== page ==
A key pillar of Invariant’s Investment Philosophy is that portfolio management and financial planning need to work together. It sounds nice, but what does it mean? For advisors who outsource their portfolio management, this begins with communicating with the portfolio manager to ensure that the client’s portfolio is appropriately matched to their respective planning scenario. In this post, I will discuss a few hypothetical scenarios – beginning with a simple risk assessment scenario and finishing with scenarios involving liquidity needs and concentrated holdings.
Matching Portfolio Risk with Client Risk Tolerance
The most important starting place for this conversation is matching client risk tolerance with the risk of the portfolio. If the drawdown and volatility profile of a model portfolio or asset allocation exceeds the client’s tolerance, the risk of a behavioral error increases drastically. Behavioral investment errors are capable of derailing even the most optimal financial plan – for example, if a client whose drawdown tolerance is 15% was in an equity-heavy portfolio at the beginning of 2020, the drawdown may have led them to take losses at an inopportune time. Very few financial planning scenarios can overcome selling equities in March of 2020 and sitting in cash as the equity markets eventually make new highs. To minimize the risk of this happening, advisors can showcase stress tests of different model portfolios (Covid-19, Global Financial Crisis, etc. – the standard Riskalyze report has this feature) to clients and then discuss with them about potential worst-case outcomes before they happen.
Liquidity needs play an important role in determining which model portfolio is appropriate for the client. Consider this scenario: the client’s willingness to take risk is high, but they view their private market investments as their primary wealth creation vehicle and their public markets portfolio as a means of capital preservation and modest appreciation. The private market investment opportunities arise sporadically, and the best opportunities often emerge in times of stress when equity markets are in a drawdown. If the capital required to make the private market investments comes from the public market portfolio, a portfolio with a lower volatility/drawdown profile may serve their needs better than a higher risk portfolio – despite the client’s high willingness and ability to take risk. Being forced to raise cash from the public markets portfolio during a drawdown in order to do private market deals can harm overall long-term returns – and make it more difficult to come up with the capital necessary for deals when the best opportunities arise.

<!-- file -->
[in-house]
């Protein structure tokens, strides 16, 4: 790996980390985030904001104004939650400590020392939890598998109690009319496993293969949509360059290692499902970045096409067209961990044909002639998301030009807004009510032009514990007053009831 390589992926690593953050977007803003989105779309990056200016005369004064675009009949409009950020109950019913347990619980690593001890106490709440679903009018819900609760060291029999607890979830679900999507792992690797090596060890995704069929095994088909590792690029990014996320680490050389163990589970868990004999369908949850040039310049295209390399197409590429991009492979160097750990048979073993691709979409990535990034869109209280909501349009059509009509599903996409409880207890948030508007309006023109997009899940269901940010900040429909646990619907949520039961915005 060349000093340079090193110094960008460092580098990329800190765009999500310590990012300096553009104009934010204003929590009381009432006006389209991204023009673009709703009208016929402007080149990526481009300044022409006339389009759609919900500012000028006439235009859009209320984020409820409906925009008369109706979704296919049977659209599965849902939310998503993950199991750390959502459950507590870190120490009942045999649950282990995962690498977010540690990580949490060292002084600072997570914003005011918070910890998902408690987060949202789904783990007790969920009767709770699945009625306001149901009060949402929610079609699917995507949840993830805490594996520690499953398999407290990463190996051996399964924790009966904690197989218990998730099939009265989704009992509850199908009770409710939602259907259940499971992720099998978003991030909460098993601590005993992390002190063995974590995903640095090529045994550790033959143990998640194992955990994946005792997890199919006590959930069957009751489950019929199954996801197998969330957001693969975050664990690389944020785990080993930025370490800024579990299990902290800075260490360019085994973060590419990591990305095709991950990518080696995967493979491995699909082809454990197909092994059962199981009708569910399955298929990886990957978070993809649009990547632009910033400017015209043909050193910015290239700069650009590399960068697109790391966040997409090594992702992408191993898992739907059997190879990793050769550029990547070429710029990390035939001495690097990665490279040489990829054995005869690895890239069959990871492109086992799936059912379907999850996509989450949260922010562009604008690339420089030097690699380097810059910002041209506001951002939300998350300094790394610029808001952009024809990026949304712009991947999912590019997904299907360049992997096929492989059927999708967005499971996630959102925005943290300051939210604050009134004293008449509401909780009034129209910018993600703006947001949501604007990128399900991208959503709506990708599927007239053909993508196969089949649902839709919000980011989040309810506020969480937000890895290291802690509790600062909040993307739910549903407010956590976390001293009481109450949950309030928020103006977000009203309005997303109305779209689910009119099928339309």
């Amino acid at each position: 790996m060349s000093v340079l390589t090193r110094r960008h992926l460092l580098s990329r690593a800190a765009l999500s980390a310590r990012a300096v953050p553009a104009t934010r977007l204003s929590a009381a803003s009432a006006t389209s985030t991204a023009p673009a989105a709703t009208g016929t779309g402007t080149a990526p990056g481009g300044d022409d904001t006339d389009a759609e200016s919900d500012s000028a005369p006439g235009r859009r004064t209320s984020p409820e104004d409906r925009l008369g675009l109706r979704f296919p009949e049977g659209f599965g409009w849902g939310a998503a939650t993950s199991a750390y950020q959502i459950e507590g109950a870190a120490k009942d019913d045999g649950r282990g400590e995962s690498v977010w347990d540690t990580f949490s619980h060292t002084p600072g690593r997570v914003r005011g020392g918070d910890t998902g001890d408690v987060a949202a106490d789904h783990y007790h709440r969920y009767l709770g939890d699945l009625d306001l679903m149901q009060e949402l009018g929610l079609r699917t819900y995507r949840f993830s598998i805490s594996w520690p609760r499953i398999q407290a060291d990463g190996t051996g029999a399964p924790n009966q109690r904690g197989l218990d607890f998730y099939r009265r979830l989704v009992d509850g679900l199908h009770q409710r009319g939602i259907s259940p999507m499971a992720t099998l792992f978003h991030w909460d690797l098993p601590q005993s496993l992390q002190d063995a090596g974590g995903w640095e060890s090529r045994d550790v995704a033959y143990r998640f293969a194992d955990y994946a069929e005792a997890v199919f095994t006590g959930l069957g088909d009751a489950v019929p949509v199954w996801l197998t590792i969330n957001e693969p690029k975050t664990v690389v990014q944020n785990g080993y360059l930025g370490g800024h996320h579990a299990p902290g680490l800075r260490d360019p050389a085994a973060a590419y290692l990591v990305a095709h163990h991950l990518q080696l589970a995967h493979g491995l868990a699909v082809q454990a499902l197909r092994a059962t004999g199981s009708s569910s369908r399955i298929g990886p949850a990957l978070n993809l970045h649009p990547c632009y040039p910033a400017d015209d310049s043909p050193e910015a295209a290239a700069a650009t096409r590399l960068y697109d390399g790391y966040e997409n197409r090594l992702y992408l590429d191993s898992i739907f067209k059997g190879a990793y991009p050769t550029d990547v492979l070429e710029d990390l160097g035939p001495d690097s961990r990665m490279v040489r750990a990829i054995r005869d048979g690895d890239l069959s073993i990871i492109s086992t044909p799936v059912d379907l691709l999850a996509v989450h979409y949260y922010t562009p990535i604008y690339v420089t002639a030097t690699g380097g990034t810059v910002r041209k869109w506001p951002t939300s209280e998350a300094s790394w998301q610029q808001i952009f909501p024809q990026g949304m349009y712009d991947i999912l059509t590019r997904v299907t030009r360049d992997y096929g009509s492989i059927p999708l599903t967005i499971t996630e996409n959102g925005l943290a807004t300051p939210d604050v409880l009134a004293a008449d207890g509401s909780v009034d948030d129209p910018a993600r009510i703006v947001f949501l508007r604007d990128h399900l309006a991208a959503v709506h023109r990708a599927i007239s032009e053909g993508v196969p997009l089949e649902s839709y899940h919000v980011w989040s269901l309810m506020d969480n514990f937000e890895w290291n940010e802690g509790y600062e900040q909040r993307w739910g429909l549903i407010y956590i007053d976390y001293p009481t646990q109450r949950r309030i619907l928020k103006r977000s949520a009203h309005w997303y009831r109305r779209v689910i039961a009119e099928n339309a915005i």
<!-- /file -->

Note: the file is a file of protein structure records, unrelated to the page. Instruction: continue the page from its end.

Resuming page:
A client’s concentrated holding(s) can have significant portfolio management implications. While there may be a long-term plan to diversify away from the concentrated holding, it may not be realistic or desirable in the short-term (taxes, liquidity, it is the client’s primary wealth creation vehicle, etc.). The portfolio management can be “built around” to this in several ways, namely:
· Creating a portfolio that either less or uncorrelated with the concentrated holding (i.e. holding defensive equity sectors and asset classes if the concentrated holding is more cyclical).
- Creating a hedging strategy (protective puts / put spreads, collars on the underlying or a security that is highly correlated with the underlying) to mitigate the possibility of unrecoverable drawdowns.
· Devising a plan to diversify out of this holding over time, if desired.
The Bottom Line
In summary, it is not enough to have only the portfolio management or financial planning in order – they both must work in tandem to achieve successful client outcomes. At Invariant, we are committed to working with our wealth management and advisor clients to ensure that their portfolio matches their unique financial planning needs to create the greatest odds for success.